Dave Smith is a Ph.D. student at Benedictine University’s Center for Values-Driven Leadership (CVDL) and has broad leadership experience including for-profit, non-profit, and military command.
Some people are the real deal. Some are not. The real ones act out their values. They don’t struggle with it, they don’t have a checklist, it just comes naturally – and observation of their life shows congruence with the values that they speak. It’s who they are. And they are happy, even joyful, in acting out their values.
I was recently reminded of an acquaintance of mine, and older gentleman, who was in his 70s and 80s when I had the privilege of his acquaintance. He had retired from a long law career, with an unblemished record of integrity. But he had not always been a lawyer.
Mr. Peters* graduated from college in the late 1930’s. During college he was a member of the Navy Reserve Officer Training Corp (Navy ROTC), and upon graduation was commissioned as a Second Lieutenant in the US Marine Corps. Already being in the military, it was natural that when the US became involved in World War II, he was in “on the ground floor.” As an infantry officer, he led troops through many amphibious landings and bloody battles as the US “island hopped” across the Pacific for the duration of the Pacific campaign. He said it was a miracle that he survived. He never mentioned it, but I learned later he won the Navy Cross on Guadalcanal.
“I’m a Marine!”
Fast-forward to a small restaurant in a southern town, circa 1999. Some of my friends had encouraged me to have lunch with Mr. Peters and ask him about his “recent adventure.” At that time, Mr. Peters lived alone in a retirement home; his wife of many years had passed away. My son and I listened intently as he began to explain what happened.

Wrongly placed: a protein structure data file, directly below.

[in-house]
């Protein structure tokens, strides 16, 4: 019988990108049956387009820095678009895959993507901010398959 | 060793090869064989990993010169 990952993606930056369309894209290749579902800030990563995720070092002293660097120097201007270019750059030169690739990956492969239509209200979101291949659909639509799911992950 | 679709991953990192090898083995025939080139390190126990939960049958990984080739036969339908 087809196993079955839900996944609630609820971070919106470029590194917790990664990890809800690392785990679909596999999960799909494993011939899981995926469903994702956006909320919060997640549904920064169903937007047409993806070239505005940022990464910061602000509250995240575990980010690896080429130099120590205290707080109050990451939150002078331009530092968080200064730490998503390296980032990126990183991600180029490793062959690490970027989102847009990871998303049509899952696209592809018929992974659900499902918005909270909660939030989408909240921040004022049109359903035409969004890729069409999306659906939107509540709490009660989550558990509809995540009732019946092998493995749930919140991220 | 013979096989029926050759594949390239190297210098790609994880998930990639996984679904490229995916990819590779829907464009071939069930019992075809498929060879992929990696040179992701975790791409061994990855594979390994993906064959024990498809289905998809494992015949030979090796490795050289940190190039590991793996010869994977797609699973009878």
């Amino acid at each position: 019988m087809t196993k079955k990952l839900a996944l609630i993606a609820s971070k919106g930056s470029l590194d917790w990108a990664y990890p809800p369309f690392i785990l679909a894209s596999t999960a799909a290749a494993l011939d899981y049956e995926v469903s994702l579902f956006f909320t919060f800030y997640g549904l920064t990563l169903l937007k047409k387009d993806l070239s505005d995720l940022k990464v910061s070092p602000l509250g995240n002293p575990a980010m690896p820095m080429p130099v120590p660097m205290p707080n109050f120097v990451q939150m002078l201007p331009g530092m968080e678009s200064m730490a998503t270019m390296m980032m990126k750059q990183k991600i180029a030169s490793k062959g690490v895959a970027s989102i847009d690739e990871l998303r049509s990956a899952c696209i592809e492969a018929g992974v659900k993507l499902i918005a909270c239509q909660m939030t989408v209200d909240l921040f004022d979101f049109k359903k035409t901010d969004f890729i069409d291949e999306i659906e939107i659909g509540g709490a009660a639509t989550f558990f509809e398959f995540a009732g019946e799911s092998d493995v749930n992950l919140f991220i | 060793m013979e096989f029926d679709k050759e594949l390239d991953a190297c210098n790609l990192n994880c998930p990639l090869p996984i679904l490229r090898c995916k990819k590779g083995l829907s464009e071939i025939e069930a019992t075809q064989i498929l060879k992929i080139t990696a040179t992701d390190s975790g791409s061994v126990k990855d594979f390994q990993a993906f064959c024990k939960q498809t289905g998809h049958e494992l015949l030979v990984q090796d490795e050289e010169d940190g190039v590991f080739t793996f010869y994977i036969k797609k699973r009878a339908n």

One day, Mr. Peters came home, parked in the facility’s parking deck, and got out of his car. He was greeted by a large young man who said, “Give me your wallet old man!” As recounted to me, he thought to himself: “My wife is gone, my kids are grown and no longer dependent on me – and I’m a Marine!” He straightened his back, looked at the young man and said, “You’ll have to take it. I’m a Marine!”
Mr. Peters, battered a bit and bruised, left the parking deck that day under his own power – with his wallet, his watch, and his wedding ring.
I don’t advocate that anyone faced with similar circumstances, young or old, Marine or not – try to duplicate Mr. Peters’ actions that day. The point of the story is that Mr. Peters’ values and who he was at his core was evident, consistently, throughout his life. Values – good, bad and indifferent – always come through. We’ve all seen this in our friends, our families, and even in ourselves. We’ve all spotted fakes, and perhaps others have spotted us as fakes, too.
So, why is this story in a blog about CSR? For CSR to be effective, it must be genuine. It must stem from internal values. Studies show most people can detect the difference between a genuine smile and a “customer service” smile. One is real, the other is part of a checklist.
So how will we know if our CSR efforts are genuine and not just part of our checklist? What if for me CSR is just a checklist item – how does it become a value?
Like most important things in life, there are no real shortcuts. We have to start with awareness of the needs and opportunities around us. Next, it helps to identify one or two needs or projects we feel drawn to – something that provokes a reaction. Third – look for a partner organization or group that shares the same desire to become involved in your area of interest. It’s always a good idea to have a partner to share the load and hold us accountable.
What do you think? Are there needs in your community that provoke a reaction in you? And is that a good thermometer to help determine where you might be involved? Do you have lessons learned about partnering with local groups that might be helpful to all of us?
* Name changed.